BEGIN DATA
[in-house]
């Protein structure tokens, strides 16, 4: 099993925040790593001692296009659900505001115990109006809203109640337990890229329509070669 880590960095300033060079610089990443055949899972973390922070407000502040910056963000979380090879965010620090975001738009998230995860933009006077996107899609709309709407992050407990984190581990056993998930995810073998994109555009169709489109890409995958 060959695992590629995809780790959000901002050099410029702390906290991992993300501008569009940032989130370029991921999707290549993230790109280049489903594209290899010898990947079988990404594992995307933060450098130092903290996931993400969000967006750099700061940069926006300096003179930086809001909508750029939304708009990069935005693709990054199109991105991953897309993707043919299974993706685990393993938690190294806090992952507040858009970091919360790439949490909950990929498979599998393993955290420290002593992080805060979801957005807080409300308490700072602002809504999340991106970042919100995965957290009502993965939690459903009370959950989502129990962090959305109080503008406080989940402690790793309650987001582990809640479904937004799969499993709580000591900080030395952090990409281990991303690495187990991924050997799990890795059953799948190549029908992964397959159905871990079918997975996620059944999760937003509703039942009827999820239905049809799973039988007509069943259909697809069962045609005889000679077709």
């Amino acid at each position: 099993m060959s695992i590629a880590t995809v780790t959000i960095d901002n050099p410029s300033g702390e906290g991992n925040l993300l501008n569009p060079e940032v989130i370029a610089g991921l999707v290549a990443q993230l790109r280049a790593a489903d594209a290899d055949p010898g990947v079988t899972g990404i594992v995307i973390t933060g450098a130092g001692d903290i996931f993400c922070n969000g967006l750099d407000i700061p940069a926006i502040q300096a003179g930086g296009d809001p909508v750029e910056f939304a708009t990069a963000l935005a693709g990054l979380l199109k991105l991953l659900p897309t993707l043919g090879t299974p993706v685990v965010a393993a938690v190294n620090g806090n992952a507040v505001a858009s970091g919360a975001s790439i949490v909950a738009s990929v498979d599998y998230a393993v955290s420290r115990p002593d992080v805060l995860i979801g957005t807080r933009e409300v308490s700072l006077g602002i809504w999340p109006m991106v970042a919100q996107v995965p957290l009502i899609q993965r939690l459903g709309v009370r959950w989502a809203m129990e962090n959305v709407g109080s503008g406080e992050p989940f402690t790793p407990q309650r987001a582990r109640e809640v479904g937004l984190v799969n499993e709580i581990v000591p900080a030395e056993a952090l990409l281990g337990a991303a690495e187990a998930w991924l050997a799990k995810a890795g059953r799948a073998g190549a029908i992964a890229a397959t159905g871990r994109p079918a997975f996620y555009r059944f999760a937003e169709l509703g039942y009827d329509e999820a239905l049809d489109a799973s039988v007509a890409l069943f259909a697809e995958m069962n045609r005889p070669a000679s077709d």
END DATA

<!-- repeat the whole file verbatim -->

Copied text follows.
[in-house]
């Protein structure tokens, strides 16, 4: 099993925040790593001692296009659900505001115990109006809203109640337990890229329509070669 880590960095300033060079610089990443055949899972973390922070407000502040910056963000979380090879965010620090975001738009998230995860933009006077996107899609709309709407992050407990984190581990056993998930995810073998994109555009169709489109890409995958 060959695992590629995809780790959000901002050099410029702390906290991992993300501008569009940032989130370029991921999707290549993230790109280049489903594209290899010898990947079988990404594992995307933060450098130092903290996931993400969000967006750099700061940069926006300096003179930086809001909508750029939304708009990069935005693709990054199109991105991953897309993707043919299974993706685990393993938690190294806090992952507040858009970091919360790439949490909950990929498979599998393993955290420290002593992080805060979801957005807080409300308490700072602002809504999340991106970042919100995965957290009502993965939690459903009370959950989502129990962090959305109080503008406080989940402690790793309650987001582990809640479904937004799969499993709580000591900080030395952090990409281990991303690495187990991924050997799990890795059953799948190549029908992964397959159905871990079918997975996620059944999760937003509703039942009827999820239905049809799973039988007509069943259909697809069962045609005889000679077709």
């Amino acid at each position: 099993m060959s695992i590629a880590t995809v780790t959000i960095d901002n050099p410029s300033g702390e906290g991992n925040l993300l501008n569009p060079e940032v989130i370029a610089g991921l999707v290549a990443q993230l790109r280049a790593a489903d594209a290899d055949p010898g990947v079988t899972g990404i594992v995307i973390t933060g450098a130092g001692d903290i996931f993400c922070n969000g967006l750099d407000i700061p940069a926006i502040q300096a003179g930086g296009d809001p909508v750029e910056f939304a708009t990069a963000l935005a693709g990054l979380l199109k991105l991953l659900p897309t993707l043919g090879t299974p993706v685990v965010a393993a938690v190294n620090g806090n992952a507040v505001a858009s970091g919360a975001s790439i949490v909950a738009s990929v498979d599998y998230a393993v955290s420290r115990p002593d992080v805060l995860i979801g957005t807080r933009e409300v308490s700072l006077g602002i809504w999340p109006m991106v970042a919100q996107v995965p957290l009502i899609q993965r939690l459903g709309v009370r959950w989502a809203m129990e962090n959305v709407g109080s503008g406080e992050p989940f402690t790793p407990q309650r987001a582990r109640e809640v479904g937004l984190v799969n499993e709580i581990v000591p900080a030395e056993a952090l990409l281990g337990a991303a690495e187990a998930w991924l050997a799990k995810a890795g059953r799948a073998g190549a029908i992964a890229a397959t159905g871990r994109p079918a997975f996620y555009r059944f999760a937003e169709l509703g039942y009827d329509e999820a239905l049809d489109a799973s039988v007509a890409l069943f259909a697809e995958m069962n045609r005889p070669a000679s077709d």